“That’s what today is about, recognizing people locally and all the people that support the event. You don’t just have the Knights of Columbus and veterans. Every one of those wreaths was purchased by someone privately. You have 300 some odd wreaths purchased at $10 each.

“Every person in this town that purchased those wreaths is making a statement that they support the veterans of this town and that is really what is most important today.’’

The Dec. 18 ceremony was brief and poignant. There was a color guard. Mary Wood Russell played the bagpipes and Maggie Schaffer sang the national anthem. An invocation was given by Army veteran Tim Kelly and opening remarks were provided by AVAWT Post 1776 Commander and Navy Master Chief Petty Officer Thomas McBride.

After a speech by Murello, ceremonial wreaths were presented by individuals who have served in the various branches of the armed forces. Korean War veteran Don Cable presented for the Navy, Bernie Schettino for the Army, Police Officer Frank Giaquinto for the Marines, Lucie Cohn for the Coast Guard, Tom Sanders for the Air Force, Navy veteran John Larkin and cadet Alex Banning for the Coast Guard.

Navy veteran Larry Oppel placed a wreath in memory of Chester’s Larry Maysey, a West Morris Central High School graduate and Air Force member Missing in Action in Laos during the Vietnam War. Army veteran Chuck Dauchert placed a wreath in remembrance of Army Specialist Richard Lacey, a member of his unit missing in action in South Vietnam.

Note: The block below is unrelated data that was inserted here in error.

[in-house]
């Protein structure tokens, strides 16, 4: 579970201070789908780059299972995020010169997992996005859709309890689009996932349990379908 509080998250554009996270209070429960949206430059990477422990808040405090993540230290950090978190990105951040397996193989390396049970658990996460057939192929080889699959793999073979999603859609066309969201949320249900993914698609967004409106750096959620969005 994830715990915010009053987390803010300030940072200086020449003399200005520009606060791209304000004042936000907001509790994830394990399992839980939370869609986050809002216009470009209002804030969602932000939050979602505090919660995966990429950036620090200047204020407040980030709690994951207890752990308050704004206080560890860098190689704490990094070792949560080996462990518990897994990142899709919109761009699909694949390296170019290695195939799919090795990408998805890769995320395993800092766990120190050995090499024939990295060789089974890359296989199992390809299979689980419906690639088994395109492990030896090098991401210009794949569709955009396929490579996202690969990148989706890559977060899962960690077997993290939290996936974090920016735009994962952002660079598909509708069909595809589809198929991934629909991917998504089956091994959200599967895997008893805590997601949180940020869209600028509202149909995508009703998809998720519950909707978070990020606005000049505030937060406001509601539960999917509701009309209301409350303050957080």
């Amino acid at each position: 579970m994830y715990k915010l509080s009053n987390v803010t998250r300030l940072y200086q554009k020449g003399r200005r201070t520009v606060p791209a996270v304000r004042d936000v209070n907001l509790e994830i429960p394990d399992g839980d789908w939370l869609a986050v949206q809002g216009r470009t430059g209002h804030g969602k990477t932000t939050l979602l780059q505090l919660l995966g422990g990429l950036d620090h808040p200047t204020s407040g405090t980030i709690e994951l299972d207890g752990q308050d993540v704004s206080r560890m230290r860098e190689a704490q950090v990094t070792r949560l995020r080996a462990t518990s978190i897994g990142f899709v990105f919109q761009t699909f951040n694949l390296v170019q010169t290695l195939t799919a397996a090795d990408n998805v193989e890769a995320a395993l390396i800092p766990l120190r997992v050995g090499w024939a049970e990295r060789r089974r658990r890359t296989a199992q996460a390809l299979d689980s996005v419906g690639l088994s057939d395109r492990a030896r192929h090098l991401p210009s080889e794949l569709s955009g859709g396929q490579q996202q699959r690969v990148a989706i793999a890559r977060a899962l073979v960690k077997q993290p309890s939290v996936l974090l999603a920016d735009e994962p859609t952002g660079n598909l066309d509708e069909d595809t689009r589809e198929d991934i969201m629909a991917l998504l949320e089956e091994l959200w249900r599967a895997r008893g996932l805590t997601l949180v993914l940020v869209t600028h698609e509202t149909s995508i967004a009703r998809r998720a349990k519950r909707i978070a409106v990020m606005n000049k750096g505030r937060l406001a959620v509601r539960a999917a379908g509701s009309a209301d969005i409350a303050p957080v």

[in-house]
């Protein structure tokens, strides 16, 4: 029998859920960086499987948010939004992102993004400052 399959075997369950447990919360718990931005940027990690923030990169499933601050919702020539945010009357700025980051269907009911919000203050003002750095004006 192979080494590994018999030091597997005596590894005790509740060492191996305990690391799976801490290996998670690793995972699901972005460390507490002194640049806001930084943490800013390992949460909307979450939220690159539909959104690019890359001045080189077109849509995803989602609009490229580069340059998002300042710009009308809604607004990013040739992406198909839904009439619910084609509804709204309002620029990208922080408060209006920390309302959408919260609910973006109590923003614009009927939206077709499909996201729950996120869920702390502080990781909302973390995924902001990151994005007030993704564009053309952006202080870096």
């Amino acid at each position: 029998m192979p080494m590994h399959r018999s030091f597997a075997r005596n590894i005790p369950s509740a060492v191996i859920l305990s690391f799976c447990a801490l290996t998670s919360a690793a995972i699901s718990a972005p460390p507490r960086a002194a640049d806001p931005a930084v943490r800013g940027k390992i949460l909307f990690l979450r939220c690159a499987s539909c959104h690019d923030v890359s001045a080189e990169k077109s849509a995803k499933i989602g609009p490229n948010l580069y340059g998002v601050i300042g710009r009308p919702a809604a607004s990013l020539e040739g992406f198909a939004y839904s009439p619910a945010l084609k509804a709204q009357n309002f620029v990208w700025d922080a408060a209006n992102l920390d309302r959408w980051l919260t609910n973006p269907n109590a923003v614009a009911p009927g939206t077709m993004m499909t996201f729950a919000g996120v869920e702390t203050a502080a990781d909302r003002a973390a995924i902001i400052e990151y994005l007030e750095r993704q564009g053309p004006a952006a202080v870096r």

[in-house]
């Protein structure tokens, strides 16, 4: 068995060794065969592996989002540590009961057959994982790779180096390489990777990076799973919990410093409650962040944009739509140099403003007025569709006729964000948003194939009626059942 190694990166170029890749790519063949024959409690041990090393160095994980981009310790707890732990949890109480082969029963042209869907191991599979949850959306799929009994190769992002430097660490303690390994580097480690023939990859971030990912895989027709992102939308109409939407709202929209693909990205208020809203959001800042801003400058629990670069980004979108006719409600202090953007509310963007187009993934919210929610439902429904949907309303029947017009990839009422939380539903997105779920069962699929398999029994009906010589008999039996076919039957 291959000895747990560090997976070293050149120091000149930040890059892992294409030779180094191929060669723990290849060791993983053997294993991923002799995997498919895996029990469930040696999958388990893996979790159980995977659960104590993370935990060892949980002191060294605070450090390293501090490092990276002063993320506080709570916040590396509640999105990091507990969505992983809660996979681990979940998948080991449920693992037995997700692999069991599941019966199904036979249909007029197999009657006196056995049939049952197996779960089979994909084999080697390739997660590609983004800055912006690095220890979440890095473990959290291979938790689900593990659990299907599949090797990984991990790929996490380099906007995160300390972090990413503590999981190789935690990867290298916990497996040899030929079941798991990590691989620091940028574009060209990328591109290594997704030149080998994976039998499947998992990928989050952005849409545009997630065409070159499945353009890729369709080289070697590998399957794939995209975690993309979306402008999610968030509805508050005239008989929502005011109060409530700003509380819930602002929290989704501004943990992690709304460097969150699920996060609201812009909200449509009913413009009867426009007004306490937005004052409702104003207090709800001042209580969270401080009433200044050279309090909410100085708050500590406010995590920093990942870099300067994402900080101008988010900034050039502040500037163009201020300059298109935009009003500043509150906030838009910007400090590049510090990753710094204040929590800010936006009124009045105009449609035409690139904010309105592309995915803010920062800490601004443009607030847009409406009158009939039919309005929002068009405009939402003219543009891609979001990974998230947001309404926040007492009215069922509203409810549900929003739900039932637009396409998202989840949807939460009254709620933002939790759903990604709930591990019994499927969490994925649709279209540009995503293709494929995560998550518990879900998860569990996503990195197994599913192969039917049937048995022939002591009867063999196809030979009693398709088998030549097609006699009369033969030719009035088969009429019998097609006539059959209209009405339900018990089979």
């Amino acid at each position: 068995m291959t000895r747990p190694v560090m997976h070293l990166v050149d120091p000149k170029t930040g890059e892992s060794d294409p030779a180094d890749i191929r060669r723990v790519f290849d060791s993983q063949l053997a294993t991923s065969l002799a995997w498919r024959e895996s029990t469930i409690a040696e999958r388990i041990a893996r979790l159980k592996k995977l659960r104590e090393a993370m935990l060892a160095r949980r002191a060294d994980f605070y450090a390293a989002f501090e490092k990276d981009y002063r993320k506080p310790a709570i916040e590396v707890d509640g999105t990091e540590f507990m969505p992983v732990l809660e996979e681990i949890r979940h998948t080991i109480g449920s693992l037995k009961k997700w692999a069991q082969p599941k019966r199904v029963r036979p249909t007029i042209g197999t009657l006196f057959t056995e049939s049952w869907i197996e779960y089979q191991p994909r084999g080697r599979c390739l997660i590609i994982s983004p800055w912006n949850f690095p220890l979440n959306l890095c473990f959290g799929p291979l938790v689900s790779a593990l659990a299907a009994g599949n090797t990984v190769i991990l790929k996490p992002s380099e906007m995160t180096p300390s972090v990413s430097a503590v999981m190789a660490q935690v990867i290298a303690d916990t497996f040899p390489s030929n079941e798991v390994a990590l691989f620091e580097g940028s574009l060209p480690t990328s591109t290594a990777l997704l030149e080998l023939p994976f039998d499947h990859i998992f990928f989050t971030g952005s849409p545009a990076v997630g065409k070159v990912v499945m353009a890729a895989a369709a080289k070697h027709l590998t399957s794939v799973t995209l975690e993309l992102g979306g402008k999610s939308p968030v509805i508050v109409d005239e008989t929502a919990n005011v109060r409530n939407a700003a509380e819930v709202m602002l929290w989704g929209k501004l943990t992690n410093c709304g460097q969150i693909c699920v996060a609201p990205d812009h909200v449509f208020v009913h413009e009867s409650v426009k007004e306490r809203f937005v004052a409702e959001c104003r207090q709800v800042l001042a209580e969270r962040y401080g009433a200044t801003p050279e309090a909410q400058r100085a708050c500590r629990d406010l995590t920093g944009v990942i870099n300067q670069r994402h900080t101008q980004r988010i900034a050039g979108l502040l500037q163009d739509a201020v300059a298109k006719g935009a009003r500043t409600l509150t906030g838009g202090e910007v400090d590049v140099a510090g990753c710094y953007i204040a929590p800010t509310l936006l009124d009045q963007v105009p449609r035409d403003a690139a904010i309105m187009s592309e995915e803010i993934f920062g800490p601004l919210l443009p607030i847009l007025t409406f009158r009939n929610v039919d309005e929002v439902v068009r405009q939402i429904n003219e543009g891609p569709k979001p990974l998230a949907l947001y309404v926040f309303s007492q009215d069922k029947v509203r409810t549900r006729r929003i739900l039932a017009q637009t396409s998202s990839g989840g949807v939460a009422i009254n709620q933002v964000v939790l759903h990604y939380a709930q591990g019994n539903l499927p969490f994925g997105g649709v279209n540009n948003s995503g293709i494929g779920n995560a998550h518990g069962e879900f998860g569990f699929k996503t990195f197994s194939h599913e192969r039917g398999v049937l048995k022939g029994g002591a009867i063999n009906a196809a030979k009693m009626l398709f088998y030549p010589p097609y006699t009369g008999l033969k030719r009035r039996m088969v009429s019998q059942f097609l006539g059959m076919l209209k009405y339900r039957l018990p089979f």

Prior to the wreath placement, Lennon explained to the 100 or so audience members what to do: Place a wreath on the ground in front of a tombstone marked by an American flag, render proper honors if in uniform, say the veteran’s name and take a moment to reflect and remember. After that attendees fanned out to the cemetery of their choice.

Banning, who is a cadet at Maine Maritime Academy in Castine, Maine, as part of their Strategic Sea Lift and Shipment Program, said young people in Long Valley may have learned from the program to appreciate the veterans sacrifices more than those in other parts of the country. The Strategic Sea Lift program is a reserve program that supplies officers who can man supply vessels for the fleet.

“I love the program,’’ Banning said of Wreaths Across America. “I think it’s great. I’m so happy that so many people in town are honoring the veterans. I think especially this town. A lot of the kids, my friends, and kids I’ve talked to know what it means to be a veteran and know what it means to serve your country.’’

Long Valley’s Egan family, Alexander, Lisa and their children Eleanor, Abigail, Alexander and Elizabeth, were among several families laying wreaths at the Our Lady of the Mountain cemetery on Schooley’s Mountain Road. The Egans usually attend the ceremony although they missed it last year.

“Their grandparents (William Egan, Ronald Hahn) served in the military,’’ Lisa Egan said. “It’s important to my husband and I that they understand as children being raised in the United States of America how important it is to respect those who have served and who gave their lives in sacrifice for us.’’

The event also drew first-time participants, including Long Valley’s Sean and Vance Mahoney were there. They represented Long Valley Cub Scout Pack 136 and laid wreaths at Our Lady.

“I wanted to support all the veterans we’ve lost over the years and everything that they did for our country,’’ said 10-year-old Vance. They protected everybody here and around the US.’’

Now that they have attended the ceremony, the Mahoneys might make it an annual event around the holidays.

“It’s a nice ceremony for everyone to see,’’ Sean Mahoney said. “I like that there were so many kids that came out to the initial ceremony at St. Mark’s.

“The way the Knights of Columbus broke it out for different cemeteries to come out and do this little bit of work to help people remember what the veterans did. I think that it is great thing for the town.’’